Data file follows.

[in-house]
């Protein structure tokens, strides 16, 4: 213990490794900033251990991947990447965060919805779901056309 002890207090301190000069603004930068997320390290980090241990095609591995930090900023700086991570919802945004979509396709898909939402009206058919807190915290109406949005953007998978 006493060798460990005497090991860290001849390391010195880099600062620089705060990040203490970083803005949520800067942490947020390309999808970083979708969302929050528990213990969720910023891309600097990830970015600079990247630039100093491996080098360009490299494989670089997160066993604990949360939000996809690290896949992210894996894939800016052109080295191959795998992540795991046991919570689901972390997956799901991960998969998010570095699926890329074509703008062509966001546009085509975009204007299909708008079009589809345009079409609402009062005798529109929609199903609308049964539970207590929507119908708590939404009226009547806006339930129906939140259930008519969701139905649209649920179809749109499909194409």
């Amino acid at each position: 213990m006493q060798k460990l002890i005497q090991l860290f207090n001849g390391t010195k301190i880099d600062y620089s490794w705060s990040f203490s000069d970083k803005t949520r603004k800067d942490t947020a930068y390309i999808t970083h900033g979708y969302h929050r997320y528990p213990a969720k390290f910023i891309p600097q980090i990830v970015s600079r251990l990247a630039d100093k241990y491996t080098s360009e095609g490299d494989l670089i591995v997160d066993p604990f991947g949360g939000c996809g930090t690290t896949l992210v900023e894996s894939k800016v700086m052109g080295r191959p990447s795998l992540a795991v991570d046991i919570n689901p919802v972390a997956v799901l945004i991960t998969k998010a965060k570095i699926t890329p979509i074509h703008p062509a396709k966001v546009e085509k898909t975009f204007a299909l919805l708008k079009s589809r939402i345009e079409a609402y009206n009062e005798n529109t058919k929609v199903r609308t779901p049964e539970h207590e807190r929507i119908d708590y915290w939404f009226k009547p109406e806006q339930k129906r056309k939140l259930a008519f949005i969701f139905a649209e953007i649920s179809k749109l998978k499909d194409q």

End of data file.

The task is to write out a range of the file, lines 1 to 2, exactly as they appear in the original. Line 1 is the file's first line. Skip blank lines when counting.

[in-house]
């Protein structure tokens, strides 16, 4: 213990490794900033251990991947990447965060919805779901056309 002890207090301190000069603004930068997320390290980090241990095609591995930090900023700086991570919802945004979509396709898909939402009206058919807190915290109406949005953007998978 006493060798460990005497090991860290001849390391010195880099600062620089705060990040203490970083803005949520800067942490947020390309999808970083979708969302929050528990213990969720910023891309600097990830970015600079990247630039100093491996080098360009490299494989670089997160066993604990949360939000996809690290896949992210894996894939800016052109080295191959795998992540795991046991919570689901972390997956799901991960998969998010570095699926890329074509703008062509966001546009085509975009204007299909708008079009589809345009079409609402009062005798529109929609199903609308049964539970207590929507119908708590939404009226009547806006339930129906939140259930008519969701139905649209649920179809749109499909194409």